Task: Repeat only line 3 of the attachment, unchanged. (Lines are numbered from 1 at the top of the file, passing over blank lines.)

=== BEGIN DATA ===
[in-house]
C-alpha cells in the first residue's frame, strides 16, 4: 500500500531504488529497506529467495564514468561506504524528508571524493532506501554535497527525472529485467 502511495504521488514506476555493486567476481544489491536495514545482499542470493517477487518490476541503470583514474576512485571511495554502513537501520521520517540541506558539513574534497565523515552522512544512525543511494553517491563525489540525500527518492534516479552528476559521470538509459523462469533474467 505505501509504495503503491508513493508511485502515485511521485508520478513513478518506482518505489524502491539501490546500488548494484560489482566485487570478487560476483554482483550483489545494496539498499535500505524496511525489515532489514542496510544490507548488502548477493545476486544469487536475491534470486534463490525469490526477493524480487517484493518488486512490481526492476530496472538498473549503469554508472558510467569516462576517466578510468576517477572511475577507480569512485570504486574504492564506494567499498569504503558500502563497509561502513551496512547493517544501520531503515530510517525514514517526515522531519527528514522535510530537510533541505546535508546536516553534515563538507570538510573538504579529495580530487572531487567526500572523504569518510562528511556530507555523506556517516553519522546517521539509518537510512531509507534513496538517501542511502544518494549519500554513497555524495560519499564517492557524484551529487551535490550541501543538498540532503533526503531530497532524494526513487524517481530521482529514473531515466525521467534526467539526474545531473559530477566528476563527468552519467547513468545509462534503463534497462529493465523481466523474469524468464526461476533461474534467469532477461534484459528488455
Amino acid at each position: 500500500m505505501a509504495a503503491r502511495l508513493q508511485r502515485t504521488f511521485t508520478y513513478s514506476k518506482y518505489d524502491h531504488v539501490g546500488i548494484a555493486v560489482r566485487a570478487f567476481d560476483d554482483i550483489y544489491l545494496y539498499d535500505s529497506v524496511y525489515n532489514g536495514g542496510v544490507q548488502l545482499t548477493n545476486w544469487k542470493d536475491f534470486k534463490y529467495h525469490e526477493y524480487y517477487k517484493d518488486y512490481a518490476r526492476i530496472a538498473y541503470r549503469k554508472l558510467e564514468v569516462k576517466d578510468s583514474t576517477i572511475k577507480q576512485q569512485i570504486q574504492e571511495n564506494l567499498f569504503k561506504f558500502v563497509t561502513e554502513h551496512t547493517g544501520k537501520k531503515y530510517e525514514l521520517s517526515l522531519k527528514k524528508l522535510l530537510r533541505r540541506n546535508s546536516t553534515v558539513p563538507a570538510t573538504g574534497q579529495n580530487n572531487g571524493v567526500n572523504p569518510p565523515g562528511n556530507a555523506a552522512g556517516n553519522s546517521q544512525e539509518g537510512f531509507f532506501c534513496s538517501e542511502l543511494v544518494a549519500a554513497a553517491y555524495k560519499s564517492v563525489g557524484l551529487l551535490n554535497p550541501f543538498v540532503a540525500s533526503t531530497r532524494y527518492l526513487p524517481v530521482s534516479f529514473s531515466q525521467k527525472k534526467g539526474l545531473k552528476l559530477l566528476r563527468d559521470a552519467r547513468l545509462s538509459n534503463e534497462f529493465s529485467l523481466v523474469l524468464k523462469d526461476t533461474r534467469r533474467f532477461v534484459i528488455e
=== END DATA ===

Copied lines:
Amino acid at each position: 500500500m505505501a509504495a503503491r502511495l508513493q508511485r502515485t504521488f511521485t508520478y513513478s514506476k518506482y518505489d524502491h531504488v539501490g546500488i548494484a555493486v560489482r566485487a570478487f567476481d560476483d554482483i550483489y544489491l545494496y539498499d535500505s529497506v524496511y525489515n532489514g536495514g542496510v544490507q548488502l545482499t548477493n545476486w544469487k542470493d536475491f534470486k534463490y529467495h525469490e526477493y524480487y517477487k517484493d518488486y512490481a518490476r526492476i530496472a538498473y541503470r549503469k554508472l558510467e564514468v569516462k576517466d578510468s583514474t576517477i572511475k577507480q576512485q569512485i570504486q574504492e571511495n564506494l567499498f569504503k561506504f558500502v563497509t561502513e554502513h551496512t547493517g544501520k537501520k531503515y530510517e525514514l521520517s517526515l522531519k527528514k524528508l522535510l530537510r533541505r540541506n546535508s546536516t553534515v558539513p563538507a570538510t573538504g574534497q579529495n580530487n572531487g571524493v567526500n572523504p569518510p565523515g562528511n556530507a555523506a552522512g556517516n553519522s546517521q544512525e539509518g537510512f531509507f532506501c534513496s538517501e542511502l543511494v544518494a549519500a554513497a553517491y555524495k560519499s564517492v563525489g557524484l551529487l551535490n554535497p550541501f543538498v540532503a540525500s533526503t531530497r532524494y527518492l526513487p524517481v530521482s534516479f529514473s531515466q525521467k527525472k534526467g539526474l545531473k552528476l559530477l566528476r563527468d559521470a552519467r547513468l545509462s538509459n534503463e534497462f529493465s529485467l523481466v523474469l524468464k523462469d526461476t533461474r534467469r533474467f532477461v534484459i528488455e